Cars of the Future

Monday, October 01, 2007

Vijay Vaitheeswaran has spent a decade covering environmental and energy issues for the Economist. In ZOOM, he and co-author Iain Carson get inside the global race to build the car of the future, tracking auto industry pioneers as they race to create machines that can run on clean energy sources.

Purchase ZOOM: The Global Race to Fuel the Car of the Future at

Weigh in: Are you willing to pay more for a car that runs on clean energy sources?


Vijay Vaitheeswaran

Comments [12]

Naftali M from NJ

Back in early 1980's, a friend of my friend claimed that with current technology he can make cars with over 100 mpg basically increasing the efficiency. He mentioed that government would not allow him to mass produce that, which I believe that, since the world economy will suddenly go off balance because of reduction in oil consumption.

Oct. 02 2007 11:51 PM
jd from nyc

if anybody wants an entertaining break from this conversation, see the movie "Who Framed Roger Rabbit", and also most definitely read the book it's based on.

It's the story of how the redline train system that was supposed to be built in California, was stopped by Judge Doom, a characterisation of the presiding judge in the actual court case that decided in favor of the oil and car companies, in this case I believe the car company was GM.

not quite the pathos of Chinatown, but yet, it all reeks of the same sort of evil..

Oct. 02 2007 12:56 AM
Dyami Plotke from Bay Shore, NY

Plug in cars. Doesn't that just transfer the source of polution? How does the polution generated by a coal fired generator in order to power an electric car (when it's plugged in) compare to that produced by an efficient gas engine? I suspect that becasue of economy of scale the coal plant is relativly cleaner, but when discussing electric cars, we're just fooling ourselves if we say they're pollution free.

Oct. 01 2007 07:32 PM
eric fluger from jersey city

if you live in a city and park on the street, where do you plug in a plug-in electric car?

Oct. 01 2007 12:39 PM
eric fluger from jersey city

the guest's description of the microcomputer revolution strikes me as a bit rosy.

progress does not always go in a straight line.

much of the progress of the last fifteen years or so in the microcumputer world has involved re-implementing and re-inventing older mainframe and mini-computer technologies in new (arguable better) ways.

this invites questions about what todays auto industry dinosaurs may know that is worth retaining during coming upheaval.

can we avoid tossing babies along with the bathwater?

Oct. 01 2007 12:37 PM
Smokey Forester from LES

Currently the oil from Jatropha curcas seeds is used for making biodiesel fuel in Philippines, promoted by a law authored by Philippine senators Miriam Defensor-Santiago and Miguel Zubiri. Likewise, jatropha oil is being promoted as an easily grown biofuel crop in hundreds of projects throughout India and other developing countries. The rail line between Mumbai and Delhi is planted with Jatropha and the train itself runs on 15-20% biodiesel. In Africa, jatropha is being promoted and is grown successfully in countries such as Mali.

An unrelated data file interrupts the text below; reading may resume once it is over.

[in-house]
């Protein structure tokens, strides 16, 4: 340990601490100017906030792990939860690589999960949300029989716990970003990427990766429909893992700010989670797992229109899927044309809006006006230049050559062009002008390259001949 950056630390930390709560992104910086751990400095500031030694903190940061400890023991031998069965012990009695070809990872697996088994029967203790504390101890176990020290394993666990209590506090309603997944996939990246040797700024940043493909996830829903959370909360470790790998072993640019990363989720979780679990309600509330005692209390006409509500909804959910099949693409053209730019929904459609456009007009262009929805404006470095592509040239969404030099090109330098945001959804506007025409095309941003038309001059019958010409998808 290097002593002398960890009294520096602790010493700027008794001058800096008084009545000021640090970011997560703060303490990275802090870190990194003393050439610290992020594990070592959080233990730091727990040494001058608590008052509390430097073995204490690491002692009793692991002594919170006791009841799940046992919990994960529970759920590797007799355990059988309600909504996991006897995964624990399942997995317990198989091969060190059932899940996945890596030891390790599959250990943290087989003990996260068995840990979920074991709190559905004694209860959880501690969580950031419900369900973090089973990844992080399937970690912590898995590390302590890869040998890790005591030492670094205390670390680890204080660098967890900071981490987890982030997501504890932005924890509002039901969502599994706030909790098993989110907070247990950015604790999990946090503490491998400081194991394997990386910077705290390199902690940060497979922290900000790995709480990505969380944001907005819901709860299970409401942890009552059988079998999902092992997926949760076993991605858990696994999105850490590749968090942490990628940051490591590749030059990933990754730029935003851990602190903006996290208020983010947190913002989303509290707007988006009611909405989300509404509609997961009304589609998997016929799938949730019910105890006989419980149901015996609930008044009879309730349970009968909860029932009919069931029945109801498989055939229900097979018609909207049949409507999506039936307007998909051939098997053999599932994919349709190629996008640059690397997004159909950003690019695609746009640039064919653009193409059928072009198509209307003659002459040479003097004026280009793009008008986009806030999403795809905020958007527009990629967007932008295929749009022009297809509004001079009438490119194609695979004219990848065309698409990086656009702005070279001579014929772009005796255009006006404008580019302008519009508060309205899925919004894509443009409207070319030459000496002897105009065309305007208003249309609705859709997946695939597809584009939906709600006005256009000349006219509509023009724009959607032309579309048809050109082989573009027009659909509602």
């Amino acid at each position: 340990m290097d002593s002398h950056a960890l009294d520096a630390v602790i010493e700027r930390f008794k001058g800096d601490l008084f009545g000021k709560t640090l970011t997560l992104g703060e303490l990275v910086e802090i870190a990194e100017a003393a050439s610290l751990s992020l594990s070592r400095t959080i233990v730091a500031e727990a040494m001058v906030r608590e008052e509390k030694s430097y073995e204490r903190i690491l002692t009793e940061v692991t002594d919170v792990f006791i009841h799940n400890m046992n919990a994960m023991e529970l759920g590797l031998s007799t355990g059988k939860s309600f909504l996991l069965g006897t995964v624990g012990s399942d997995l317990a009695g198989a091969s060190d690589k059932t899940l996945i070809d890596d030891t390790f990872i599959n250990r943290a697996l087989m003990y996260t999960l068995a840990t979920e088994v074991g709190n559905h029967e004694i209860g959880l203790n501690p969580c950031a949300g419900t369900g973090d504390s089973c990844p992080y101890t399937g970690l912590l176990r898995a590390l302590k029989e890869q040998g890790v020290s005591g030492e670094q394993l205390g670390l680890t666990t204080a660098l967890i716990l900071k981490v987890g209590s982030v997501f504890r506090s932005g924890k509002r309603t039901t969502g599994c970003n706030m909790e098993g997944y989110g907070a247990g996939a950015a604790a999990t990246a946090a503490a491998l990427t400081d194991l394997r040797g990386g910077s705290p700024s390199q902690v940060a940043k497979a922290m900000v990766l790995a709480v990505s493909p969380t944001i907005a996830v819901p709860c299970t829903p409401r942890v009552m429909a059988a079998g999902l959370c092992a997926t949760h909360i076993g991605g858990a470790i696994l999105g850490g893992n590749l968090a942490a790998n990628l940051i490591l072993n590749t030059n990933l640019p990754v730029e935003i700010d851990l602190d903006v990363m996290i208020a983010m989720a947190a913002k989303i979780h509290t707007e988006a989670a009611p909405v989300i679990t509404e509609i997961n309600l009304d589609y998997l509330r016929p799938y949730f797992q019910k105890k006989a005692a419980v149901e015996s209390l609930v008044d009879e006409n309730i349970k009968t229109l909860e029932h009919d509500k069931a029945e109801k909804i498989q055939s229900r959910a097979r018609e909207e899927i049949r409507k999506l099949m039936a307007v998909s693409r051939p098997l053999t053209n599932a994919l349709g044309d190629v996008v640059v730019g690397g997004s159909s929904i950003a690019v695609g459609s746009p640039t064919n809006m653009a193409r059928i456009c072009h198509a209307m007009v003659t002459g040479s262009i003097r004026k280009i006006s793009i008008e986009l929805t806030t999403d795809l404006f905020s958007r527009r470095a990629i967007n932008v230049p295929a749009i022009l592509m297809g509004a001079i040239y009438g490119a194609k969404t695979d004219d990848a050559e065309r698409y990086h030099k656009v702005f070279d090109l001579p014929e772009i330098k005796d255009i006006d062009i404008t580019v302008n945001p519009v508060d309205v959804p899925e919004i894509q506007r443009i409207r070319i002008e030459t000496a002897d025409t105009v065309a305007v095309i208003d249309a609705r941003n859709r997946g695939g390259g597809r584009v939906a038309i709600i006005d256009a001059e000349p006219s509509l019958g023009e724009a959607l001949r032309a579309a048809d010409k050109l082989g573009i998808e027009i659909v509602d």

The plant can grow in wastelands, fertilises the soil that it grows in, and yields more than four times as much fuel per hectare as soybean; more than ten times that of corn. A hectare of jatropha produces 1,892 liters of fuel (about 6.5 barrels per acre).

Oct. 01 2007 12:37 PM
Chad Harris from Ridgewood, Queens

Aren't rivers cleaner because big factories have been sent to Mexico and China? I don't think the Clean Air act has done anything. In areas with facotories we have pollution.

Oct. 01 2007 12:33 PM
eric fluger from jersey city

geothermal energy isone of the more promising alternative energy technologies and as it provides a constant supply indendant of weather it may become an important ingredient in a clean energy mix (and an attractive alternative to fusion plants).

geothermal involved deep drilling. there is an extensive base of knoweldge and experience with deep drilling in the oil industry. is there any chance of oil companies being enticed into re-applying that knoweledge to geothermal? what would it take? how would that affect long range prospects for major share-holders (like pension funds)?

Oct. 01 2007 12:28 PM
Jeffrey Slott from East Elmhurst

Don't the oil-producing countries have an vested interest in undermining alternative energy solutions?

Oct. 01 2007 12:24 PM

Could you ask your guest: To your knowledge, how accurate was the documentary "Who Killed the Electric Car"?

Thank you.

Oct. 01 2007 12:23 PM
RC from queens

Charlie Maxwell the senior analyst at Weeden and Company says that hydrogen is at least 30 years away because:

1>Hydrogen has to be made because it does not exist in Nature. It takes a tremendous amount of energy to break hydrogen off of whatever it is bonded too.

2>Transportation and storage is a problem because once Hydrogen is un-bonded it does not stay un-bonded for a long time.

3>Ethanol - if we are talking corn, the production of ethanol causes pollution

If we are talking about sugar, Diane Fossey the gorilla conservationist just talked about how the rain forests are being cut down for the creation of bio-fuels. Now I understand that the rainforests are important for our environment as well.

4>Wind and Solar can only add another 2% to our energy needs in the next 20-30 years.

I hope Mr. Vaitheeswaran can answer these.

Oct. 01 2007 12:16 PM
Eric Cato from B'klyn

Yes, however I would like to go all electric and the choice is still pretty limited

Oct. 01 2007 12:08 PM

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